The Supreme Court rejected that argument, explaining that “as a consumer of psychotherapy services entitled to financial benefits under the Blue Shield plan, we think it clear that McCready was ‘within that area of the economy . . . endangered by [that] breakdown of competitive conditions’ [457 U.S. 465, 481] resulting from Blue Shield’s selective refusal to reimburse.” In other words, although the conduct was directed toward the health insurance market, it had direct effects on participants in the health care market.


In a footnote, the Court also agreed with the court of appeals that the health insurance plan was really akin to a means for pre-paying for medical treatment, not an insurance policy in the usual sense:

Blue Shield Plans are not insurance companies, though they are, to a degree, insurers. Rather, they are generally characterized as prepaid health care plans, quantity purchasers of health care services.

The ultimate Sherman Act-specific holding of McCready has little to do with the individual mandate case, but the point is that the Supreme Court has already addressed the interplay of the health insurance market with the health care market, and has expressed a view that strongly suggests that they are not two independent markets.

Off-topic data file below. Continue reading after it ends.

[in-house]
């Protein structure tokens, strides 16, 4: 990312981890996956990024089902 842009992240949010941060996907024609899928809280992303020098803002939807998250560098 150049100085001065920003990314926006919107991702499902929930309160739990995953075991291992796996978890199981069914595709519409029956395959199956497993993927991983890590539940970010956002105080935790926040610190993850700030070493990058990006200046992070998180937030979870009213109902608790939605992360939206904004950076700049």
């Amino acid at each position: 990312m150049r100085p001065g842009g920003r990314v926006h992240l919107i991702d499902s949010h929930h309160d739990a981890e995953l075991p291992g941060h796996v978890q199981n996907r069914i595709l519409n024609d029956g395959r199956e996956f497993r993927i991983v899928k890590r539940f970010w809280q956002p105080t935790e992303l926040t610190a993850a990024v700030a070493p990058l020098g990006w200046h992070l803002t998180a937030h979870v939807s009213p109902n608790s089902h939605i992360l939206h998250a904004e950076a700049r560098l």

Is McCready a silver bullet? Probably not. But it sure seems important to me that there is Supreme Court precedent on an issue that is so central to the debate. Certainly important enough to at least enter the discussion. Why isn’t anyone talking about it? 

I may be the only person in the world who is more interested in the 9th Circuit’s decision in Perry v. Brown, (the much publicized suit over the constitutionality of California’s Proposition 8) for its lessons in advocacy than for its political issues. I see this case as one of the true tests of the limits of legal skill. From the get-go, the question has been whether two of the brightest legal minds out there — David Boies, whose famous cases include representing former VP Al Gore in Bush v. Gore and Ted Olson, who represented former President Bush in that case, and served as Solicitor General after it — could come up with a way to convince the courts (most importantly, a majority of the Supreme Court of the United States) to find a Constitutionally protected right to same-sex marriage.

But after digesting the 9th Circuit’s decision, it is also clear that there’s now something else at work: the fact that judges don’t like handing down decisions that are likely to be reversed. And that apparently includes 9th Circuit Judge Stephen Reinhardt, despite his having told the LA Times in July that he wasn’t bothered that the Supreme Court had reversed so many 9th Circuit decisions (including several he authored) of late.